Famous People with PTSD
(Post Traumatic Stress Disorder)
Post-traumatic stress disorder, commonly known as PTSD, is an anxiety disorder that stems from a person’s experience with a traumatic event. Some of these events are sexual assault, near death experiences, participation in war activities, and other serious injuries.
Celebrities with PTSD
PTSD is not just a disorder that affects regular people. Several celebrities have had symptoms of post-traumatic stress disorder relating to different events in their life. From a military perspective, combat soldier turned actor Audie Murphy (pictured below) was the most decorated American Soldier. After returning from WWII, Murphy had a 21 year acting career, but all the while he was suffering from what would later be coined PTSD. He slept with a loaded handgun under his pillow and became addicted to sleeping pills to get through the day.
It is also believed (and sometimes debated due to it not being officially diagnosed) that singer Michael Jackson suffered from untreated PTSD due to his past, growing up in a household of family violence and trauma. It is assumed that Jackson’s downward spiral was never caught by doctors and was relative to symptoms of PTSD.
Actor and War Veteran Audie Murphy
Actor and comedian Darrell Hammond (pictured at top) has recently spoken out about his diagnosis of PTSD stemming from years of child abuse. His disorder led him to years of alcohol and drug abuse, and eventually evolved into self-harming. He currently advocates seeking help for the disorder and is maintaining a sober lifestyle.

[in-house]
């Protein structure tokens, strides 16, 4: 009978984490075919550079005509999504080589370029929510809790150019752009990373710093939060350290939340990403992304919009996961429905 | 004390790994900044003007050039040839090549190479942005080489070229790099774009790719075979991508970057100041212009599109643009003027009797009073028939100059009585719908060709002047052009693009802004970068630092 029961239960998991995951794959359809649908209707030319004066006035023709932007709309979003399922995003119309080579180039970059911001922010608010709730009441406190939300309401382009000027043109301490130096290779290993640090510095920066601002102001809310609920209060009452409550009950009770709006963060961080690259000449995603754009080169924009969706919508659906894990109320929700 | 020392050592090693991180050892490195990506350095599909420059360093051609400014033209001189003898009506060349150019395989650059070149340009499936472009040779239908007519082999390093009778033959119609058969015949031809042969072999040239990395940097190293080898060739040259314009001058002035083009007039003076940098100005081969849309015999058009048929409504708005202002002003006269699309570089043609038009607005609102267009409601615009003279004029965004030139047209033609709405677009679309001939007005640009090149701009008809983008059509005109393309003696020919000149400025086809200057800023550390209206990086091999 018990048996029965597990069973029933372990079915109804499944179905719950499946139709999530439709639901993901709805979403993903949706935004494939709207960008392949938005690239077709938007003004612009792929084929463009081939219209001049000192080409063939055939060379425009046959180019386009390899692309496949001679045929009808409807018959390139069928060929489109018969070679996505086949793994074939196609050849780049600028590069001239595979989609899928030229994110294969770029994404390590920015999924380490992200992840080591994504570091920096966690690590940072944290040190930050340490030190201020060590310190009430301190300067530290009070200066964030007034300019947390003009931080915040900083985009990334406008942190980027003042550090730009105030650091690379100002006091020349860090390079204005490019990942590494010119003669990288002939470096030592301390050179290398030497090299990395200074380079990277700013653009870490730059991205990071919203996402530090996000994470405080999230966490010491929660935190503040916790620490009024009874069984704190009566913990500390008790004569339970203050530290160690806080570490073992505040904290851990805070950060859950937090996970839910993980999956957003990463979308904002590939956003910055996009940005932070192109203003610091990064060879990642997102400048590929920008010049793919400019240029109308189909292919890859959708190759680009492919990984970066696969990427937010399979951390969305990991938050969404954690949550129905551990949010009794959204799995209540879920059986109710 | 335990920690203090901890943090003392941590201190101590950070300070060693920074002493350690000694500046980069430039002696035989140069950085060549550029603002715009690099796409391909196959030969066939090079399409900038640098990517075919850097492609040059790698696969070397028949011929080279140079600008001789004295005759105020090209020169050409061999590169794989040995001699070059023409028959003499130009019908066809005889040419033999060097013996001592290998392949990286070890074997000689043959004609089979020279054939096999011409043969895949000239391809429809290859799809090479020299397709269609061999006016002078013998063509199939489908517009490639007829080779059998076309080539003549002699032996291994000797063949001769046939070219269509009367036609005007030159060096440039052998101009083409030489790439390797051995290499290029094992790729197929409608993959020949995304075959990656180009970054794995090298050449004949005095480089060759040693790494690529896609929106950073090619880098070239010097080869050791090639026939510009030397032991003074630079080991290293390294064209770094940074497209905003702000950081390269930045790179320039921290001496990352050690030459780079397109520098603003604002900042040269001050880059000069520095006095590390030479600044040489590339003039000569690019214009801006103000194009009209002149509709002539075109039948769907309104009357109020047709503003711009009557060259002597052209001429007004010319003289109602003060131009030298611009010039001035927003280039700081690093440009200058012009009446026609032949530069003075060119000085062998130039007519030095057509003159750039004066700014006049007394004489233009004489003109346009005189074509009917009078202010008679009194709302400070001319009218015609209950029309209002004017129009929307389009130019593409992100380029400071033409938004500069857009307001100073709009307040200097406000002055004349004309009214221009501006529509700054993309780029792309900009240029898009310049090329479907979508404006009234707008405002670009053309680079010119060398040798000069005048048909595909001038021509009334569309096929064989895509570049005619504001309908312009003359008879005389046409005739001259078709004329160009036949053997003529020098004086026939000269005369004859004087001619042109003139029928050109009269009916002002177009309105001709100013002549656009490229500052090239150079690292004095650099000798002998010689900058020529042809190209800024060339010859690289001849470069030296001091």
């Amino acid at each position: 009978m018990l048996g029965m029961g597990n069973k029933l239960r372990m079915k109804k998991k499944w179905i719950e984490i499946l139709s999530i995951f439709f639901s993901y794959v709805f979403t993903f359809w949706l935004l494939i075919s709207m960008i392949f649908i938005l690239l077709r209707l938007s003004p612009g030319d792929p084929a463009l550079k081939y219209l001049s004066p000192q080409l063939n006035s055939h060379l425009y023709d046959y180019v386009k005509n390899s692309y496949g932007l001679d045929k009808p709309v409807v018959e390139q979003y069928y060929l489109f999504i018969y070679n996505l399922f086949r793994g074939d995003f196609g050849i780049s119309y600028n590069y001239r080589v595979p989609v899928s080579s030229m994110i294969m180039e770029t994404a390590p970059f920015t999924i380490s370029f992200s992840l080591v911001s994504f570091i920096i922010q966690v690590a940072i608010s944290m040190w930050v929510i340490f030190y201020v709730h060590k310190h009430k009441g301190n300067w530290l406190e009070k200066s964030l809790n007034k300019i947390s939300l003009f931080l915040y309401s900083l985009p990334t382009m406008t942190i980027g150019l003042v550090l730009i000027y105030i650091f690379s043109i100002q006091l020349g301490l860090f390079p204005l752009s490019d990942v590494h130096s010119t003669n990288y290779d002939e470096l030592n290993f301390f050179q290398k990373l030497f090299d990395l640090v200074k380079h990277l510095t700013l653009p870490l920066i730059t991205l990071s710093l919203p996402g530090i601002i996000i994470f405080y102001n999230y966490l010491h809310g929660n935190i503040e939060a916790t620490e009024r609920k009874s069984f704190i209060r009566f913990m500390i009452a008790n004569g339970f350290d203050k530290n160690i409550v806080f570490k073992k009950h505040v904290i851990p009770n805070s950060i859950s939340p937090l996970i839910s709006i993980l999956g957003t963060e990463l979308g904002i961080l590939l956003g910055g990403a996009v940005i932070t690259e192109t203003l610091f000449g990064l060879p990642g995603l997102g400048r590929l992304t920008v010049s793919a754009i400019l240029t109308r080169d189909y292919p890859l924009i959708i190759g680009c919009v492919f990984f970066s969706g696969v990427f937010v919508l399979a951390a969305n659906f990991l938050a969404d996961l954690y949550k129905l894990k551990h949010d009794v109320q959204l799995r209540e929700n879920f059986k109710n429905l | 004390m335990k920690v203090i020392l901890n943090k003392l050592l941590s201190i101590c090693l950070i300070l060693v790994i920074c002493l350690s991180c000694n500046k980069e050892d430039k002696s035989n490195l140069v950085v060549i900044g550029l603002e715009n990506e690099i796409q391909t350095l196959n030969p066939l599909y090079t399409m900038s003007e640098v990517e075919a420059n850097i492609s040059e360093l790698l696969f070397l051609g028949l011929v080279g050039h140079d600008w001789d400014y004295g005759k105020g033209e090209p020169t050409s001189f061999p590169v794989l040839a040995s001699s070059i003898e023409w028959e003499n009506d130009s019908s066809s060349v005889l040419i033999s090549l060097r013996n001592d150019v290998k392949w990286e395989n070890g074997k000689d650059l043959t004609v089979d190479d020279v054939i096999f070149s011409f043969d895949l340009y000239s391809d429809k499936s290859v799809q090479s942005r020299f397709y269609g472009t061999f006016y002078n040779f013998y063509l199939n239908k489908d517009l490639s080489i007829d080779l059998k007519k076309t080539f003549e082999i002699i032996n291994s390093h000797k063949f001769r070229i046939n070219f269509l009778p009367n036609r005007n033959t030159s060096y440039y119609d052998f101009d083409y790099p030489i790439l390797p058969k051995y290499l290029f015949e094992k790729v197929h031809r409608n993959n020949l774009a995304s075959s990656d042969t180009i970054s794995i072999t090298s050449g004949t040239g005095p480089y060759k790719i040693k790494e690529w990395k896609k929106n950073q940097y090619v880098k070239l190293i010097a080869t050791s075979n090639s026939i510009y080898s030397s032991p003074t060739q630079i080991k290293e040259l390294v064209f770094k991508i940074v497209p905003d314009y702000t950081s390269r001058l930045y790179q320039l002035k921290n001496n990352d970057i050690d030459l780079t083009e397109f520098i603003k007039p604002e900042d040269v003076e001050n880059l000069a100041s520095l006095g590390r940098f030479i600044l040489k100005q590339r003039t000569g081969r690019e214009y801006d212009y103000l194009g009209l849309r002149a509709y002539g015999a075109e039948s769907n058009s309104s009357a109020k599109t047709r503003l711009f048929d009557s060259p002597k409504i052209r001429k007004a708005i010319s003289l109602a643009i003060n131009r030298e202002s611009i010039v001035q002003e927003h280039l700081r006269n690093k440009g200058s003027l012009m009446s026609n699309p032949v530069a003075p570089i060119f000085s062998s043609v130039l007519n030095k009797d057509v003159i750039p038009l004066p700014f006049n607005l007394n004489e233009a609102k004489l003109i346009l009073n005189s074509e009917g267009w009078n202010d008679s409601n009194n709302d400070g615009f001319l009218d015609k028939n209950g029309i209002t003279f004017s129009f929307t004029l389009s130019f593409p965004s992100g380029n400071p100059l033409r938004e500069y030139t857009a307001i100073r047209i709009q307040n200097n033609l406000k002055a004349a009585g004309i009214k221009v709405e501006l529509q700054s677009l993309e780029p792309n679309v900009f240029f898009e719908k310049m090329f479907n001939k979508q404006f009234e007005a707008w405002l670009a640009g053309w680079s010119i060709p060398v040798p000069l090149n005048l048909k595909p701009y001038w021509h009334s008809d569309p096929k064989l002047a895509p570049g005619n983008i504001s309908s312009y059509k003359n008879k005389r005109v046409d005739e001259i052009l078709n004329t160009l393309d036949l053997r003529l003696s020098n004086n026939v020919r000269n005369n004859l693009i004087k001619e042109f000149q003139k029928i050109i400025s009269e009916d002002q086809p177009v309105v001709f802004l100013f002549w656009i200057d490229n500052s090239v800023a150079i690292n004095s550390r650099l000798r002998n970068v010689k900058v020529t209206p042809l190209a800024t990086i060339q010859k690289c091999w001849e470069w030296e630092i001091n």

James Blunt is an English musician and former army captain who advocates for PTSD research. He isn’t officially diagnosed, but has experienced events that could later lead to symptoms.
Some others rumored (but not confirmed) to have experienced PTSD include Tobey McGuire, Johnny Depp, Oprah Winfrey and Spike Milligan.
A true PTSD diagnosis is not very common, as most people who experience trauma do not develop the disorder. However, it has been determined that woman are more likely to develop PTSD than men (rape, sexual abuse / assault), despite the fact that it is most commonly linked to war veterans.
This war link is due to the fact that 98-percent of men returning from at least thirty five days of uninterrupted war between 1942 and 1945 had developed some degree of psychological issues. Despite this fact, the modern definition of PTSD was developed in the mid 1970’s, after the discovery of issues among Vietnam Vets, and the diagnosis was officially recognized in the 1980’s.
Although it is a relatively new diagnosis as far as terminology is concerned, historical references point to syndromes such as “shell shock”, “Traumatic war neurosis”, and “combat stress reaction”. These previous determinations have similar symptoms and are considered early types of PTSD.
Diagnosing post-traumatic stress disorder requires the patient to have exposure to life threatening stressors, which affects them afterward for a period extending beyond four weeks. The symptoms of PTSD range from sleeplessness, re-experiencing of the event in flashbacks/dreams, to irritability, anger, depression and desire to self-harm. Several treatment options are available, from medications to psychological therapy methods.